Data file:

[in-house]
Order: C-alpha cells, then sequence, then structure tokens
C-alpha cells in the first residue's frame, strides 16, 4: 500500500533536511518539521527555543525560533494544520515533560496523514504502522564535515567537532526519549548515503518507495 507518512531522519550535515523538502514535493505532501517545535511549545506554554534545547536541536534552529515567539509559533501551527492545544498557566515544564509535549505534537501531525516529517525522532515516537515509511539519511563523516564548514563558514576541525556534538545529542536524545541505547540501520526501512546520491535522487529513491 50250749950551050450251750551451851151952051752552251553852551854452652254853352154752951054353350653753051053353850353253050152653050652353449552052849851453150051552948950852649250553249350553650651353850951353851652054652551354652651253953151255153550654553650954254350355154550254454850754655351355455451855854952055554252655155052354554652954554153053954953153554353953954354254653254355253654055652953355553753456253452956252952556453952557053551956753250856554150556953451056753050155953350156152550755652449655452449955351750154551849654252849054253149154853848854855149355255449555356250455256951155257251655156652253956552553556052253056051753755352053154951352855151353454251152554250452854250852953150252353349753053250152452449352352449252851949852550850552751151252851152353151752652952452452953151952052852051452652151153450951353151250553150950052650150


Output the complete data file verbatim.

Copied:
[in-house]
Order: C-alpha cells, then sequence, then structure tokens
C-alpha cells in the first residue's frame, strides 16, 4: 500500500533536511518539521527555543525560533494544520515533560496523514504502522564535515567537532526519549548515503518507495 507518512531522519550535515523538502514535493505532501517545535511549545506554554534545547536541536534552529515567539509559533501551527492545544498557566515544564509535549505534537501531525516529517525522532515516537515509511539519511563523516564548514563558514576541525556534538545529542536524545541505547540501520526501512546520491535522487529513491 50250749950551050450251750551451851151952051752552251553852551854452652254853352154752951054353350653753051053353850353253050152653050652353449552052849851453150051552948950852649250553249350553650651353850951353851652054652551354652651253953151255153550654553650954254350355154550254454850754655351355455451855854952055554252655155052354554652954554153053954953153554353953954354254653254355253654055652953355553753456253452956252952556453952557053551956753250856554150556953451056753050155953350156152550755652449655452449955351750154551849654252849054253149154853848854855149355255449555356250455256951155257251655156652253956552553556052253056051753755352053154951352855151353454251152554250452854250852953150252353349753053250152452449352352449252851949852550850552751151252851152353151752652952452452953151952052852051452652151153450951353151250553150950052650150